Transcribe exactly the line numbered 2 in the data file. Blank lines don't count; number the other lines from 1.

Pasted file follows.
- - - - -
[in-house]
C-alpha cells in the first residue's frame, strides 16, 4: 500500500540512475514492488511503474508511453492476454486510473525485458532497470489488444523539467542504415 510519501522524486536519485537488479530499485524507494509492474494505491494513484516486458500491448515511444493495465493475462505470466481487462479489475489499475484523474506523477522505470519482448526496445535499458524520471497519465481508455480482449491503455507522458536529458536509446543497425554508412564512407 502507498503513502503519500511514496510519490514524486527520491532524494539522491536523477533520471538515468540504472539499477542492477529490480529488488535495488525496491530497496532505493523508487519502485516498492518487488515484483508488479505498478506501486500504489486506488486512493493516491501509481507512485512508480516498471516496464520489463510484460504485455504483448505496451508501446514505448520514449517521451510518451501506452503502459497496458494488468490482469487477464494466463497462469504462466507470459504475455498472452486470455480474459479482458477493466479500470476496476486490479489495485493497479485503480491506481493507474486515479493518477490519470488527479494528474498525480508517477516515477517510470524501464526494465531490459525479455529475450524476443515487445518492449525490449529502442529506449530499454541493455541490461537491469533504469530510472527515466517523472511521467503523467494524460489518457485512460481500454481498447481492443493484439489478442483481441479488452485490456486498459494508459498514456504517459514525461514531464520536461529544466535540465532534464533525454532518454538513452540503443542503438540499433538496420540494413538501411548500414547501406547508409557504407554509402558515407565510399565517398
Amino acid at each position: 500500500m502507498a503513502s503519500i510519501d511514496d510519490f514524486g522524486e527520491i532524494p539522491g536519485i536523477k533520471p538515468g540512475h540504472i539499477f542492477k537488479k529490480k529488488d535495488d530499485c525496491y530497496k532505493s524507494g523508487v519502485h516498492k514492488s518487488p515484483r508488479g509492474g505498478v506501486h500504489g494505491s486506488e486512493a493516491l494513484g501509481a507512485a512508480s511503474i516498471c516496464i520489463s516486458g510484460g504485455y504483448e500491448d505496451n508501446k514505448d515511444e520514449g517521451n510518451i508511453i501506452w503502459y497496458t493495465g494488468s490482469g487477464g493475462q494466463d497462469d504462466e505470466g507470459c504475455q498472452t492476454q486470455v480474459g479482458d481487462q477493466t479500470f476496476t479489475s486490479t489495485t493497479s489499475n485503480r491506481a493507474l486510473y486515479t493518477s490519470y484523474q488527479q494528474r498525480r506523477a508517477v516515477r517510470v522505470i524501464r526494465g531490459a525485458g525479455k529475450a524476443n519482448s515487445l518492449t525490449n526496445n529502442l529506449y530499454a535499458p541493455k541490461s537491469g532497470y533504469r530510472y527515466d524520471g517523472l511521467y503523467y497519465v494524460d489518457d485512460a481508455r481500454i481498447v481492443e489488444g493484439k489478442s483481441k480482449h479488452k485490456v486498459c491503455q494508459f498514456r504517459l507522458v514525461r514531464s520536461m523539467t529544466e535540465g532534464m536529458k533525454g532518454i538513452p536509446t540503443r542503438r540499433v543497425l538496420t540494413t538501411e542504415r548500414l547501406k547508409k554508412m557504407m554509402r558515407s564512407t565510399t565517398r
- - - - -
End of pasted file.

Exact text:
C-alpha cells in the first residue's frame, strides 16, 4: 500500500540512475514492488511503474508511453492476454486510473525485458532497470489488444523539467542504415 510519501522524486536519485537488479530499485524507494509492474494505491494513484516486458500491448515511444493495465493475462505470466481487462479489475489499475484523474506523477522505470519482448526496445535499458524520471497519465481508455480482449491503455507522458536529458536509446543497425554508412564512407 502507498503513502503519500511514496510519490514524486527520491532524494539522491536523477533520471538515468540504472539499477542492477529490480529488488535495488525496491530497496532505493523508487519502485516498492518487488515484483508488479505498478506501486500504489486506488486512493493516491501509481507512485512508480516498471516496464520489463510484460504485455504483448505496451508501446514505448520514449517521451510518451501506452503502459497496458494488468490482469487477464494466463497462469504462466507470459504475455498472452486470455480474459479482458477493466479500470476496476486490479489495485493497479485503480491506481493507474486515479493518477490519470488527479494528474498525480508517477516515477517510470524501464526494465531490459525479455529475450524476443515487445518492449525490449529502442529506449530499454541493455541490461537491469533504469530510472527515466517523472511521467503523467494524460489518457485512460481500454481498447481492443493484439489478442483481441479488452485490456486498459494508459498514456504517459514525461514531464520536461529544466535540465532534464533525454532518454538513452540503443542503438540499433538496420540494413538501411548500414547501406547508409557504407554509402558515407565510399565517398